I’ve been thinking about and missing my dog lately. This was originally posted on April 24, 2008, on a blog that has since been abandoned. But it’s important to me that I keep the grass around her digital gravestone trimmed, so I’m reposting it here.
It has taken me a while to write about this.
The above is one of the last pictures of her, taken about a week before her death. She is in an oxygen chamber at an animal hospital. Earlier that Friday she was with the groomer whom she had seen weekly for well over a decade, and who noticed that her tongue and gums had turned blue. My mother and I met the groomer at the animal hospital, where Muffy was diagnosed with heart failure. The x-rays showed her heart was swollen and her lungs filled with something I had heard of before on medically-themed television shows but forgot the second after it was told to me. The relevant part was that they were milky white on the image, and were supposed to be black. We were informed that another hour off of oxygen and she would have expired, that her best chance was to be put on a relatively new vasodialator (“I don’t want to say wonder drug, but I’ve seen amazing things.”), and that she would have to stay in the hospital over the weekend.
The following Monday she came off oxygen and had clear lungs on the x-ray. Her blood work was good and her echocardiogram was indistinguishable from that of a dog without heart disease. The veterinarian was sufficiently optimistic that when we took Muffy home he instructed us to schedule a follow-up with our usual vet in three months.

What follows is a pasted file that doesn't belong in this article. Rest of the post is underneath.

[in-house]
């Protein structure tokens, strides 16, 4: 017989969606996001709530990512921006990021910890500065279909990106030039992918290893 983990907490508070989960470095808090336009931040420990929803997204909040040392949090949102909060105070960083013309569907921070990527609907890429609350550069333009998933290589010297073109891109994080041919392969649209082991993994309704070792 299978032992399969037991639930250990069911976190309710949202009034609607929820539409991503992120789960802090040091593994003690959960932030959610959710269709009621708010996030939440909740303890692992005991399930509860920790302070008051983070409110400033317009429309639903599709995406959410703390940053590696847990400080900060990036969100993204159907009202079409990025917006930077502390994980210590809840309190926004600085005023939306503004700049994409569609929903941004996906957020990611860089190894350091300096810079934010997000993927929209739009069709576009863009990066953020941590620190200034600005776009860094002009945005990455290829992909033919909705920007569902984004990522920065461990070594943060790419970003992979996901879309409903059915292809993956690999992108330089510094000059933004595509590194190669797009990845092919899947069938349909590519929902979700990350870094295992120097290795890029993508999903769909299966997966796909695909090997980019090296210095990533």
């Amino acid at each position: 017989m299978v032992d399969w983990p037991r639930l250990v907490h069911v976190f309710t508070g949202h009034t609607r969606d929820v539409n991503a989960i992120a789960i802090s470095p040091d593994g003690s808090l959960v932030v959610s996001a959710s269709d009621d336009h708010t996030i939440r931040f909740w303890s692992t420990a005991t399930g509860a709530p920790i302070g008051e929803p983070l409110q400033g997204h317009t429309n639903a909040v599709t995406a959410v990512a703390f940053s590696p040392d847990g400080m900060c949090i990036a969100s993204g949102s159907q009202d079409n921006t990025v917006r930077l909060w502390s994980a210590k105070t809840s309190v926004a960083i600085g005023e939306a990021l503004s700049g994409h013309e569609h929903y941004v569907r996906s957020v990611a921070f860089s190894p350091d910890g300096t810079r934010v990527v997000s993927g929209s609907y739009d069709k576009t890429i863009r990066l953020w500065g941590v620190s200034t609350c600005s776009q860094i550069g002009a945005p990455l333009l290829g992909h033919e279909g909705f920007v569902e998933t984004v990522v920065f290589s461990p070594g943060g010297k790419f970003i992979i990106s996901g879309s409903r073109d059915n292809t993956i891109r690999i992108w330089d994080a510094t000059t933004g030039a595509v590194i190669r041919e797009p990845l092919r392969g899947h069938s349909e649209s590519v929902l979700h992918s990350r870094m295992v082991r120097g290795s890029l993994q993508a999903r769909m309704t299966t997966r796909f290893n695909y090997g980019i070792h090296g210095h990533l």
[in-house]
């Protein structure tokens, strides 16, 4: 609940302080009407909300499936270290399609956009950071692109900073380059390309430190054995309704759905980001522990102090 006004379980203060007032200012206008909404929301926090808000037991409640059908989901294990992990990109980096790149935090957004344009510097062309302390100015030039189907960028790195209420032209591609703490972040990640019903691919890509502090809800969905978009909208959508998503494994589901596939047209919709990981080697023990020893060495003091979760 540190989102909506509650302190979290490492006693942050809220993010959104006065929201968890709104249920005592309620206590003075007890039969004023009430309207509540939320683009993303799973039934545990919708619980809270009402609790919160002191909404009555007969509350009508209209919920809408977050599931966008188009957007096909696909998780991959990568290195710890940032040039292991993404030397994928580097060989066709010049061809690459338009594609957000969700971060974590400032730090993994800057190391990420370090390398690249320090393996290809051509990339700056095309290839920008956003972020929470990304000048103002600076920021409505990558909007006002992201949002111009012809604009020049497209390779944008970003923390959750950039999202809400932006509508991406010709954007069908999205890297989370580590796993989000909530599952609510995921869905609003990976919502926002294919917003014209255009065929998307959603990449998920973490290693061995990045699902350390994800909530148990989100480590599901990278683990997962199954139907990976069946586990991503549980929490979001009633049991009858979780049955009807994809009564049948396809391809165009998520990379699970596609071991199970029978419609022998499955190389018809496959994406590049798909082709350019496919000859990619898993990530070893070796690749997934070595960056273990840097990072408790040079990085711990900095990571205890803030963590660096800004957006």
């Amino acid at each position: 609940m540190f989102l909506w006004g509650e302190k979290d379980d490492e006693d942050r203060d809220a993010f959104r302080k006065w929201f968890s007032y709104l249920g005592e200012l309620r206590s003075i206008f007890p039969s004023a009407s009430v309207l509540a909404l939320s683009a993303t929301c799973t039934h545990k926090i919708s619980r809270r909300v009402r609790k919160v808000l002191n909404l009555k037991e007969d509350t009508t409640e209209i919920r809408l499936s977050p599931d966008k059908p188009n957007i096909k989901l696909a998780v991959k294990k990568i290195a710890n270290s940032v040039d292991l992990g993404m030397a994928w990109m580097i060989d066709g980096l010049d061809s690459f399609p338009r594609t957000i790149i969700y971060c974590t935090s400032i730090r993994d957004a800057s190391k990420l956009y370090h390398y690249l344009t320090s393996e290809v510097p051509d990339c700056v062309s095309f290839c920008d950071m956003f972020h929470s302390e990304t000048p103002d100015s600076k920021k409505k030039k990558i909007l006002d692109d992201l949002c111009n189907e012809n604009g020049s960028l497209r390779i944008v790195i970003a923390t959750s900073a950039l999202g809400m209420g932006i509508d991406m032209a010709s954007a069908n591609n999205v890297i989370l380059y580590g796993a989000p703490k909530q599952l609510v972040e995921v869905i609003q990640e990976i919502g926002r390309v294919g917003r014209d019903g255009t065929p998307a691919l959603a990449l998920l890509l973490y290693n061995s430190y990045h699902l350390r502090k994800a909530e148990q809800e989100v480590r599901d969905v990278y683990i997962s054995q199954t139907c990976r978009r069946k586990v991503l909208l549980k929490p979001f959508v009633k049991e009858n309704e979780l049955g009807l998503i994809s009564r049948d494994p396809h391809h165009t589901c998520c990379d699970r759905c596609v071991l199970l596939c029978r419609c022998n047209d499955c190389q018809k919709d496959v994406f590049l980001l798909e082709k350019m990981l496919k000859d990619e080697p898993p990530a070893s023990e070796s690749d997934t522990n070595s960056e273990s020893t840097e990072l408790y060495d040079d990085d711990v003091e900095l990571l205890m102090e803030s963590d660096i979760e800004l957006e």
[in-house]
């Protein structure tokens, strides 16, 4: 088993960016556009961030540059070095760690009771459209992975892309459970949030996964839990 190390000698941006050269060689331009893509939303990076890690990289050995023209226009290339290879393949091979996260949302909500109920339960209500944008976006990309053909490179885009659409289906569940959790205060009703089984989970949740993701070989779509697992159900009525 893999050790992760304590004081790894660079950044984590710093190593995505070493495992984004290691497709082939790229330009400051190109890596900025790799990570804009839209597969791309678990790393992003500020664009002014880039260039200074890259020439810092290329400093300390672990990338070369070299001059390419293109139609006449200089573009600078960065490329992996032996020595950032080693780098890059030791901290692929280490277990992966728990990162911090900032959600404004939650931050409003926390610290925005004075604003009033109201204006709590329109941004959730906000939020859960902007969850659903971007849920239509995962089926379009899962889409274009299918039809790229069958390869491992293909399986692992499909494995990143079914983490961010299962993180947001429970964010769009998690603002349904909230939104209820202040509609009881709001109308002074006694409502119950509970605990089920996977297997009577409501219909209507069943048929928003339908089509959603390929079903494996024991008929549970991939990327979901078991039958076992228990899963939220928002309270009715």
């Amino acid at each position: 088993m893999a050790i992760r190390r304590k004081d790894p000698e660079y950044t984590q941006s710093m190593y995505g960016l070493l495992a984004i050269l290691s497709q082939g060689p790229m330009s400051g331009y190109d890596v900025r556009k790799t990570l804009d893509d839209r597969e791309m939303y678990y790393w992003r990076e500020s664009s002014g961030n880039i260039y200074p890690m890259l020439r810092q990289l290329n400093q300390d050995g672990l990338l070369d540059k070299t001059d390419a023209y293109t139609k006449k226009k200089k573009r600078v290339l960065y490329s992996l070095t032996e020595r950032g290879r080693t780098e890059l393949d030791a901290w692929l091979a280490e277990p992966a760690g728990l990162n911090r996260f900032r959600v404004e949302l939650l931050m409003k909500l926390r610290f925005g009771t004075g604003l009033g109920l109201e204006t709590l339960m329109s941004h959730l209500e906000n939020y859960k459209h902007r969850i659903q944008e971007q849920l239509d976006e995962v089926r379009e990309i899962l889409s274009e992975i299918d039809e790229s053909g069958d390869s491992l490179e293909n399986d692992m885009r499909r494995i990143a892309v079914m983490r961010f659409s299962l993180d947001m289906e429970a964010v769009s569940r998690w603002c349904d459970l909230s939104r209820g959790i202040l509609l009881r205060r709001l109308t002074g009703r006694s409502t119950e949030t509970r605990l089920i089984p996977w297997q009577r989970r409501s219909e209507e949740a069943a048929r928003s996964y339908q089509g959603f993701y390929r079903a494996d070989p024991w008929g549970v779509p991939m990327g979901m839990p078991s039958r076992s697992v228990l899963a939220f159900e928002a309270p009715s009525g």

Muffy lived for another week. I came home during her second to last day of life to discover her making strange, convulsive keening noises that sounded more bird-like than canine. When I let her outside she walked out into the grass and remained hunched over, cawing and wheezing, seemingly unable to defecate and making herself bleed in the attempt. The next day she died.
I wasn’t there when she died, and I never saw her dead body. I was at the Trinity University library, working on a story to submit with my Clarion application. I got a phone call from my parents informing me of Muffy’s passing. I thanked them for telling me, and then continued working. I didn’t really feel anything. The day before, when I had discovered her struggling and gasping I felt panicked and impotent, but I didn’t have an emotional response to her death. I think this was because it had been clear for a long time that she was fading. For the past year I had been taking time specifically to sit with her whenever I was at my parents’ house. She had begun to move very gingerly, and her personality had begun to wane away; for the first time since my childhood I was unable to reliably discern her needs from her actions. And she was nearly twenty years old. The average life span for her breed is 12.2. At the time of her death she was the oldest AKC registered bichon frise in the country, and had been for over a year. While I certainly would not have minded Muffy deciding to live forever, she was a part of my life from baby teeth through bachelor’s degree and it is hard to ask for more than that.
And of course I got into Clarion, and the story I was writing in the library when Muffy died was published in Asimov’s two years later, and then I went and got an MFA from the Iowa Writers’ Workshop, where just yesterday I signed a contract to spend some time as an adjunct professor. And through it all, on my keychain, I’ve carried this.